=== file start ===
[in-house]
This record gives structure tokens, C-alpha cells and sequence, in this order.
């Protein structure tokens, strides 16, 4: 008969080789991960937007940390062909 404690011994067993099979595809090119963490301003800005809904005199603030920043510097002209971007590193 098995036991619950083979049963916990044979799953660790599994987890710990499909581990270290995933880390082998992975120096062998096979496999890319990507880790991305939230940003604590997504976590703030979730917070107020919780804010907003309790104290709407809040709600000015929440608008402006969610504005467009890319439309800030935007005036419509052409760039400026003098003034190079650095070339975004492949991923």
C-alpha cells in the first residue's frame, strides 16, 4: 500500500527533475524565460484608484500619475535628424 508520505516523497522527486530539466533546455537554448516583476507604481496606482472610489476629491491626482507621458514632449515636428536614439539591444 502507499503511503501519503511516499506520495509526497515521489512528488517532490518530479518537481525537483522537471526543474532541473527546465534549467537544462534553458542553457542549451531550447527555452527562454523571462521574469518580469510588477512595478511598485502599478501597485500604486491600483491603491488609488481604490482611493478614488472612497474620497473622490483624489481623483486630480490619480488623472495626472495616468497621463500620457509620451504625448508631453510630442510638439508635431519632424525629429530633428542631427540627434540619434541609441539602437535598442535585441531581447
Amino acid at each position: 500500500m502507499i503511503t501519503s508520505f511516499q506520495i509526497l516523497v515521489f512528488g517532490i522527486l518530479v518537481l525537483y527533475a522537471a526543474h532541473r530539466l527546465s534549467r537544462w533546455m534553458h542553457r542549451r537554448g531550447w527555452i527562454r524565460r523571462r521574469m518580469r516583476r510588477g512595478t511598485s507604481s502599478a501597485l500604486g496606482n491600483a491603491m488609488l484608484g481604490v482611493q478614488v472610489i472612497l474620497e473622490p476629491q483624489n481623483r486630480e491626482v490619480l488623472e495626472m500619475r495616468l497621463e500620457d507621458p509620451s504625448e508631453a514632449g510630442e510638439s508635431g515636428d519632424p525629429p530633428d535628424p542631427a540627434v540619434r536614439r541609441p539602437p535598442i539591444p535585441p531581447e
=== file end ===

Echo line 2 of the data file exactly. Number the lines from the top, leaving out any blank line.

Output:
This record gives structure tokens, C-alpha cells and sequence, in this order.